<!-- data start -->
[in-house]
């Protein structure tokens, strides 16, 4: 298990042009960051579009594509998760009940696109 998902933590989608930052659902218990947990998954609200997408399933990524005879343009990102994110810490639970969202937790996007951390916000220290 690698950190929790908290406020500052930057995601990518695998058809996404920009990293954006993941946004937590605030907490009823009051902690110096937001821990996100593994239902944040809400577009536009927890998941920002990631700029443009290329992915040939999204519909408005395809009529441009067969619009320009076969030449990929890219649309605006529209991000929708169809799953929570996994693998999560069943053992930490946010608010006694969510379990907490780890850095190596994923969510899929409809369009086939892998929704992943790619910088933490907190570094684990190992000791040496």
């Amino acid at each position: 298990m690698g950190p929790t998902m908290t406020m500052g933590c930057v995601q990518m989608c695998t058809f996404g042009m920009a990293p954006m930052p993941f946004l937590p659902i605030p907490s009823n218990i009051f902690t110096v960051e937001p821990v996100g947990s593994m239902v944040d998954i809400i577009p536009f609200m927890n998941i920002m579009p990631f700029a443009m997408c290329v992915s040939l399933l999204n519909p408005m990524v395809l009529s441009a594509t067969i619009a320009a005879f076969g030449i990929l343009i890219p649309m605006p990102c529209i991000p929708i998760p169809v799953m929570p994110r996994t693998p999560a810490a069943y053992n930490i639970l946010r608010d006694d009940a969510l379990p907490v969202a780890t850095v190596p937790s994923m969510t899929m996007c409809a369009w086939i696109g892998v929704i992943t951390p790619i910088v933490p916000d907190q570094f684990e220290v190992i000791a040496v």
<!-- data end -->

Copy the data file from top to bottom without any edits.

[in-house]
């Protein structure tokens, strides 16, 4: 298990042009960051579009594509998760009940696109 998902933590989608930052659902218990947990998954609200997408399933990524005879343009990102994110810490639970969202937790996007951390916000220290 690698950190929790908290406020500052930057995601990518695998058809996404920009990293954006993941946004937590605030907490009823009051902690110096937001821990996100593994239902944040809400577009536009927890998941920002990631700029443009290329992915040939999204519909408005395809009529441009067969619009320009076969030449990929890219649309605006529209991000929708169809799953929570996994693998999560069943053992930490946010608010006694969510379990907490780890850095190596994923969510899929409809369009086939892998929704992943790619910088933490907190570094684990190992000791040496």
């Amino acid at each position: 298990m690698g950190p929790t998902m908290t406020m500052g933590c930057v995601q990518m989608c695998t058809f996404g042009m920009a990293p954006m930052p993941f946004l937590p659902i605030p907490s009823n218990i009051f902690t110096v960051e937001p821990v996100g947990s593994m239902v944040d998954i809400i577009p536009f609200m927890n998941i920002m579009p990631f700029a443009m997408c290329v992915s040939l399933l999204n519909p408005m990524v395809l009529s441009a594509t067969i619009a320009a005879f076969g030449i990929l343009i890219p649309m605006p990102c529209i991000p929708i998760p169809v799953m929570p994110r996994t693998p999560a810490a069943y053992n930490i639970l946010r608010d006694d009940a969510l379990p907490v969202a780890t850095v190596p937790s994923m969510t899929m996007c409809a369009w086939i696109g892998v929704i992943t951390p790619i910088v933490p916000d907190q570094f684990e220290v190992i000791a040496v």